The proverbial excrement is already smeared across each blade of the ceiling fan for most people under 30. If these numbers have any legitimacy — 55.3 percent of folks 16 to 29 have jobs right now. Yeah, yeah, they’re derived from government research, but let’s assume that they’re actually at least kinda accurate. For those of us who spent (probably wasted) our time going to college , 85% of Millenials are moving back home after graduating. Some of us are ’employed’ to the extent that we have jobs, but that doesn’t mean we are bringing in enough to pay the bills.
Our standard of living is significantly lower than that of the generations that came before us. A few days of hard work may have paid Dick Cheney’s apartment rent, back when he was a kid with some hair— but this is 2011. A month’s worth of labor these days will cover some rent and a few groceries for most. It’s not building anyone a nest egg. And, if you’re like me, you still have to call family for bailouts…
I might soon execute the Boomerang strategy myself to shave $800-900 a month off of my living expenses (unfortunately, I could not find Mr. Cheney’s $45 dollar rent rate, go figure). I am seeing little in the way of decently-paying jobs in the Beltway right now (I guess we can’t all take government contracts for the Pentagon), and it seems a redundancy to take labor jobs to pay rent and utilities when I can live under my parents roof for free, right? Basement-dweller stigma be damned, it’s smarter than doing the debt dance and getting obese on a sodium-laden ramen diet.
Essentially, our lives are being put in a kind of purgatory that no one anticipated. We were told if we worked hard, we’d attain the American Dream. We aren’t seeing that. It is bound to take an emotional, and psychological toll on most. Moreover, the whole ‘get a job and quit whining’ bit that some Baby Boomers and Gen Xers spew out isn’t quite right either. This little piece , written in 2006 by Daniel Gross (born in 1967 — NOT a Millennial), clearly didn’t see the hurricane of the 2008 crash that was fast-approaching, did it?
The Baby Boomers inherited a land of prosperity from the greatest generation, and squandered it.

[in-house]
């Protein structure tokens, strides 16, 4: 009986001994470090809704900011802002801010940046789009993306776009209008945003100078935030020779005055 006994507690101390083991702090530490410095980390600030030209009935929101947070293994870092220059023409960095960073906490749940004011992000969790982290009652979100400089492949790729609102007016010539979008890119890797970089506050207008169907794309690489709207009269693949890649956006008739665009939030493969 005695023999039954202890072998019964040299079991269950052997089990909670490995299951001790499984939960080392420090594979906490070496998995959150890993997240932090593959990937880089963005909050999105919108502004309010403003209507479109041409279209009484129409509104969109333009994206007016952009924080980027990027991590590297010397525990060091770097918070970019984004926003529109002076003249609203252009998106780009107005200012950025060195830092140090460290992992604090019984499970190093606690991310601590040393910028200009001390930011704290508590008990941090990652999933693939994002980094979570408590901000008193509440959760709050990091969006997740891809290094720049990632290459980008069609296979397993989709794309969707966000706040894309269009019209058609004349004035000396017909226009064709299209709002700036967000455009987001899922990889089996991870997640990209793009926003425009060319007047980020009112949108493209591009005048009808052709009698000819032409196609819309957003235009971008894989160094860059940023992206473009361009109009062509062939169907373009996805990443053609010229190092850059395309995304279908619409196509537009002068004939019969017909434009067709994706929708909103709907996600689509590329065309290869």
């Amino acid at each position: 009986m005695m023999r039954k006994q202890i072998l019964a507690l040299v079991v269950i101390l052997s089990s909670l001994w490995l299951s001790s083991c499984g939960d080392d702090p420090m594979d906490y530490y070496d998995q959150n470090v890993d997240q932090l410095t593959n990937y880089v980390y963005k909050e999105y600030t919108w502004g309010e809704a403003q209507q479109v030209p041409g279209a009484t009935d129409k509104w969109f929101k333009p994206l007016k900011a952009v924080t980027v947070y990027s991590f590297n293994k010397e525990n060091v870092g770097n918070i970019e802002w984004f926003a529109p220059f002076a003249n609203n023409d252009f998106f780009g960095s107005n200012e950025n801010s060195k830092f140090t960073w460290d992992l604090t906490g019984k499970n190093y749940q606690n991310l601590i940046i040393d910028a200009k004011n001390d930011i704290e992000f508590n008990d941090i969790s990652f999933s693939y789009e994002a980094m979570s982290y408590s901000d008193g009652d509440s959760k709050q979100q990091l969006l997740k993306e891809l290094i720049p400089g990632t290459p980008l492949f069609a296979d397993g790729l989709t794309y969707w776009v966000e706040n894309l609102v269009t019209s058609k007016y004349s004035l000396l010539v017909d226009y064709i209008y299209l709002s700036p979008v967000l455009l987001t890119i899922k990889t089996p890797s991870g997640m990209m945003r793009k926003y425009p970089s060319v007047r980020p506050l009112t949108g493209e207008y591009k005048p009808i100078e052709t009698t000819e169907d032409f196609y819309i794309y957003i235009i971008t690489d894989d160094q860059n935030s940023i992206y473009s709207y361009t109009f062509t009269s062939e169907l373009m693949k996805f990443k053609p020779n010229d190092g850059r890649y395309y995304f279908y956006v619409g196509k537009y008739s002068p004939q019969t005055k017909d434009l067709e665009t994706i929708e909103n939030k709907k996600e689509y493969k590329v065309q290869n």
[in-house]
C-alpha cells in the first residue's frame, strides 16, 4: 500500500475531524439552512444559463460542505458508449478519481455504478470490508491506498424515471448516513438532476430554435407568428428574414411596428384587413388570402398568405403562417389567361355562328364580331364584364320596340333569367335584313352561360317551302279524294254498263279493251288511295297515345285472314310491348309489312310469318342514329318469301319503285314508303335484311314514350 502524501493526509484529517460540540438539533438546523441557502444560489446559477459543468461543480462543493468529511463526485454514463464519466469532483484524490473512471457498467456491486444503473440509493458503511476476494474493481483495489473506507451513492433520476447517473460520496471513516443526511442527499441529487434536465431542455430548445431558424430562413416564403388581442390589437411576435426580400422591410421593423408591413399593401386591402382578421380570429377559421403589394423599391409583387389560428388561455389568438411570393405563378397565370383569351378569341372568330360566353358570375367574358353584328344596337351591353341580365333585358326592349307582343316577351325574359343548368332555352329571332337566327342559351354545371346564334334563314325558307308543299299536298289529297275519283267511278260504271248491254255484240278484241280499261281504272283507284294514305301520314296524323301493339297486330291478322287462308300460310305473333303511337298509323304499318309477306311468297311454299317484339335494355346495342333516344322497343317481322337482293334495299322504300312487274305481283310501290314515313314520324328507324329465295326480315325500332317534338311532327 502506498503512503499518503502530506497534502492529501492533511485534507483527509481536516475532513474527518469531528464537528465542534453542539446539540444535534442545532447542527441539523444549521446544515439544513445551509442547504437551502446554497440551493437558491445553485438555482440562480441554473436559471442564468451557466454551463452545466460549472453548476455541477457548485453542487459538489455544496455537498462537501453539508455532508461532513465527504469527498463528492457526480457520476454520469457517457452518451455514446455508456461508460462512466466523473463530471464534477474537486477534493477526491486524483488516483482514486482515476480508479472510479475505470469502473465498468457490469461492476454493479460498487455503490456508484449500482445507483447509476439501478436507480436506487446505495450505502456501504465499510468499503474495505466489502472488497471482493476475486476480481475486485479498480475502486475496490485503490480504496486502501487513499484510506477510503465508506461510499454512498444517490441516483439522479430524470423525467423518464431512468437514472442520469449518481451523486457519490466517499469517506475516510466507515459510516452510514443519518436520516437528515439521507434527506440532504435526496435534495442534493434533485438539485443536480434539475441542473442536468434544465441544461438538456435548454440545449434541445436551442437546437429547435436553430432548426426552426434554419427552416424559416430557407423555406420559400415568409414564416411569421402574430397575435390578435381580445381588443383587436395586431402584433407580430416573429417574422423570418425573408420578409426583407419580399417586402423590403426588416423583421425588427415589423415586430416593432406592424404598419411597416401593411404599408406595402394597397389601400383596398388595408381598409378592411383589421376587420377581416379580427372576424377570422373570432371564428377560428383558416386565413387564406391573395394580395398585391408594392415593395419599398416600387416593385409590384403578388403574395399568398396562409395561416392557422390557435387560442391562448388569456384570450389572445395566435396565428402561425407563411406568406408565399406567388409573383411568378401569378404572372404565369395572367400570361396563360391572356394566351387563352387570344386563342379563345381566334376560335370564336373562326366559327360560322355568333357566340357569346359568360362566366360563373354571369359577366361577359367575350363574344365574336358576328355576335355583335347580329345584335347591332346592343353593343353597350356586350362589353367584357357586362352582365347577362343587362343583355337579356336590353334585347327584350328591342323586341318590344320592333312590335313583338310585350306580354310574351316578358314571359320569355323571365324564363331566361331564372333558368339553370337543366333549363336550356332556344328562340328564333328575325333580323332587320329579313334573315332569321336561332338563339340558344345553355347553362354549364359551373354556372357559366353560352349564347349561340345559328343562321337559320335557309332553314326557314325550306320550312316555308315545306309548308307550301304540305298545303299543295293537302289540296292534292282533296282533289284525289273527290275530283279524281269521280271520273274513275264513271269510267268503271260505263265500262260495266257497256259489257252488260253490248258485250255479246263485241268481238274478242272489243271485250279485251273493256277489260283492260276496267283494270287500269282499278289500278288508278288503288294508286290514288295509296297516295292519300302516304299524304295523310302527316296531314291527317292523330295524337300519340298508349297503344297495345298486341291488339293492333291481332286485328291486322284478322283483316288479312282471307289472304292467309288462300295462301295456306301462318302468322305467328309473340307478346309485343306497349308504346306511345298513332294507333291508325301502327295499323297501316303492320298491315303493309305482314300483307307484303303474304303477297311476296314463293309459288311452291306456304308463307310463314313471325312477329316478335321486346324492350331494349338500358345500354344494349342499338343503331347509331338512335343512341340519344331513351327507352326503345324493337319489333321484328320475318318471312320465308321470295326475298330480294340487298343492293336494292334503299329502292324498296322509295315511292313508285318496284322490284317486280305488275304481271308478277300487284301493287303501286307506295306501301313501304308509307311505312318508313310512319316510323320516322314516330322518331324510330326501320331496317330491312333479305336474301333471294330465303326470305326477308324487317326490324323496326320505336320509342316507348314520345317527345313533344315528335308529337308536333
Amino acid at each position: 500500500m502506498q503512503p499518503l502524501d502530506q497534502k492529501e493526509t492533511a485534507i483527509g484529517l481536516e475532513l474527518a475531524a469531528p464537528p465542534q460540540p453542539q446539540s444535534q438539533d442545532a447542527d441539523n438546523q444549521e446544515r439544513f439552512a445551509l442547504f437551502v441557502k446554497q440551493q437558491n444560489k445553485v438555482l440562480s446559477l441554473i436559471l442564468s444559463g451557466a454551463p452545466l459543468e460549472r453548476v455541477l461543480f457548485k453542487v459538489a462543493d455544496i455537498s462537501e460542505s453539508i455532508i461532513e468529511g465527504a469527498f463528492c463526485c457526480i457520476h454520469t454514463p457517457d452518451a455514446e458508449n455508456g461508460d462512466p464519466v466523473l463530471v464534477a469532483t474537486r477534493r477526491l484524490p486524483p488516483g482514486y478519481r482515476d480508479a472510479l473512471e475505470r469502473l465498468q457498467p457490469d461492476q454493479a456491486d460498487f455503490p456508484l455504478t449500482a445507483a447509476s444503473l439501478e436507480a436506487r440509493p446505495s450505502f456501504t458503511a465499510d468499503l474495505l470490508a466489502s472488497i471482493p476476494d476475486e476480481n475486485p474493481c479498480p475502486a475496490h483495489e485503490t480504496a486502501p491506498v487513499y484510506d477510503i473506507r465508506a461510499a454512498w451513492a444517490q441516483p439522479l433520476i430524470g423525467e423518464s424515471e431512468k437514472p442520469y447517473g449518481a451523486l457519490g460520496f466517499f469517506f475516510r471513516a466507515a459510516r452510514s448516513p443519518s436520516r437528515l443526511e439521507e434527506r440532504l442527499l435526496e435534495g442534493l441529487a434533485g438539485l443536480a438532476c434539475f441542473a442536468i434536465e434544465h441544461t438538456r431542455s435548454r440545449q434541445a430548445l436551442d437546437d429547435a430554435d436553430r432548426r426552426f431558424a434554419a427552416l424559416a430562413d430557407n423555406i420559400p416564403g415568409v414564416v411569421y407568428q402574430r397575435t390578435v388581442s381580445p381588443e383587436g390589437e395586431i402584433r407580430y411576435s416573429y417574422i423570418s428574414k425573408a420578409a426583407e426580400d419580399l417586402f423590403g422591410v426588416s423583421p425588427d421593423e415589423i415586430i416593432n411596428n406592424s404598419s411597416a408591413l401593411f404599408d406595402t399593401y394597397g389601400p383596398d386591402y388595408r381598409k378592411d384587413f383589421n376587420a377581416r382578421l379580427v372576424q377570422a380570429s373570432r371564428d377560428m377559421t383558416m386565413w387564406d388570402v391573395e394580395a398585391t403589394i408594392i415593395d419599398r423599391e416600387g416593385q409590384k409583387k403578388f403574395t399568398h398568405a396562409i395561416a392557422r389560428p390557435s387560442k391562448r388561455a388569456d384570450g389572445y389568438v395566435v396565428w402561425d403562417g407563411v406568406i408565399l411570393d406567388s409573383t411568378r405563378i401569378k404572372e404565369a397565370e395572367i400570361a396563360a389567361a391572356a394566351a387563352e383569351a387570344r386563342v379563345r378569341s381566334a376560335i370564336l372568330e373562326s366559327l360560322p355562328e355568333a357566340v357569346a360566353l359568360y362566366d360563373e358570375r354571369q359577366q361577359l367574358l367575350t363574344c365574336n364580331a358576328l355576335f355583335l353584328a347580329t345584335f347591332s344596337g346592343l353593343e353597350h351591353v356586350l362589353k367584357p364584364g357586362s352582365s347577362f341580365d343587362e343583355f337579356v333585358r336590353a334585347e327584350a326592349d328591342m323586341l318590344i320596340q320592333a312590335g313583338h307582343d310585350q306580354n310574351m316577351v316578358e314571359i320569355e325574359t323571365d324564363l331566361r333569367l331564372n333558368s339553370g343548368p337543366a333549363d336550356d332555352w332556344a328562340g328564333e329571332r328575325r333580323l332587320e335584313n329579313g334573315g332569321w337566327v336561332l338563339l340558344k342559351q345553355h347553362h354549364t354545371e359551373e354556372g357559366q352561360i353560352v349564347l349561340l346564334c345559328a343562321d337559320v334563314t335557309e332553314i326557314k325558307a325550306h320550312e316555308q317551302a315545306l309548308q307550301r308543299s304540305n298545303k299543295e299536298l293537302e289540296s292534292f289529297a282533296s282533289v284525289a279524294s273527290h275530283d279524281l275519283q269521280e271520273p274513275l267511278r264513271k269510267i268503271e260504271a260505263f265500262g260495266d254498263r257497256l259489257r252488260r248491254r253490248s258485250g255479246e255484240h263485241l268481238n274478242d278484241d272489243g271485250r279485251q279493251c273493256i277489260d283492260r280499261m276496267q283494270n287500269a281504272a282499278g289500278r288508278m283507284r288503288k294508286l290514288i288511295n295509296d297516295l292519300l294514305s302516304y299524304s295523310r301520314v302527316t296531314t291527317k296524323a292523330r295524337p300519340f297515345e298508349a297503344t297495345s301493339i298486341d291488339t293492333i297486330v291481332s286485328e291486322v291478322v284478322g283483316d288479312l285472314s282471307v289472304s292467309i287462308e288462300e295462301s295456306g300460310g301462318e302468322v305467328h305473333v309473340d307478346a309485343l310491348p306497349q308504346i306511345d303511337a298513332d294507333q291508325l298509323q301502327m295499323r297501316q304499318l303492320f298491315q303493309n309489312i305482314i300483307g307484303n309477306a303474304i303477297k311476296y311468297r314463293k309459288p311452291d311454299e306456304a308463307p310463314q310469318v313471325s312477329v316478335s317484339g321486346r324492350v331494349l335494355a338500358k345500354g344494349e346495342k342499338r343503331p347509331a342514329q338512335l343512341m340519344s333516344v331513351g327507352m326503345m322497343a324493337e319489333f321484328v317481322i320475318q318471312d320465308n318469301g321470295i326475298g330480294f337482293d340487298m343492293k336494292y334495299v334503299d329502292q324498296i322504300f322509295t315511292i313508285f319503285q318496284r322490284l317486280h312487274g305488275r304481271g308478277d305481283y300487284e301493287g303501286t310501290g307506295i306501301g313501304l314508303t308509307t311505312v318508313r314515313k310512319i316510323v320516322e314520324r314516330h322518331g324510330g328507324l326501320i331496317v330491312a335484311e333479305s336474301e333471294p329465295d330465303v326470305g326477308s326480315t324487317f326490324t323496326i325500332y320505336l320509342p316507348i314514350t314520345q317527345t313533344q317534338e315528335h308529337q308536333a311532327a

The grievances of young people are legit. This isn’t just another recession. The economists might not be saying it on the airwaves, but for many people it’s very much a depression, and the Federal Reserve is hiding it with a ballroom masquerade of money printing.
I’m working on a piece over at The American Conservative that will attempt to asses the political ramifications of the Millennial crisis in the context of the larger global shitstorm the entire world is now swept up in (it should run in January). But this crisis goes much, much deeper than politics.
The crisis runs far deeper than just finances or ballot boxes. I go so far as to say it is a crisis of culture and morality by no stretch of the imagination. It’s multifaceted, inflicting troubles emotional, spiritual, psychological, and even sexual. It’s a big-ass can of worms. I can’t cover the scope of it in one or even 10 blog entries. It’s not a simple quarter-life crisis, though it certainly intersects and compounds with Millennial woes.
We face nothing short of being America’s next ‘Lost Generation‘.
Pardon the horribly trite cliche, but “we are all on this together.”
Some of us will make it, many will not.
So given that — how are you surviving?
What lengths have you gone to in order to get by?
What lengths are you willing to go to still?
I want to hear your stories — more importantly, what’s your plan to get ahead?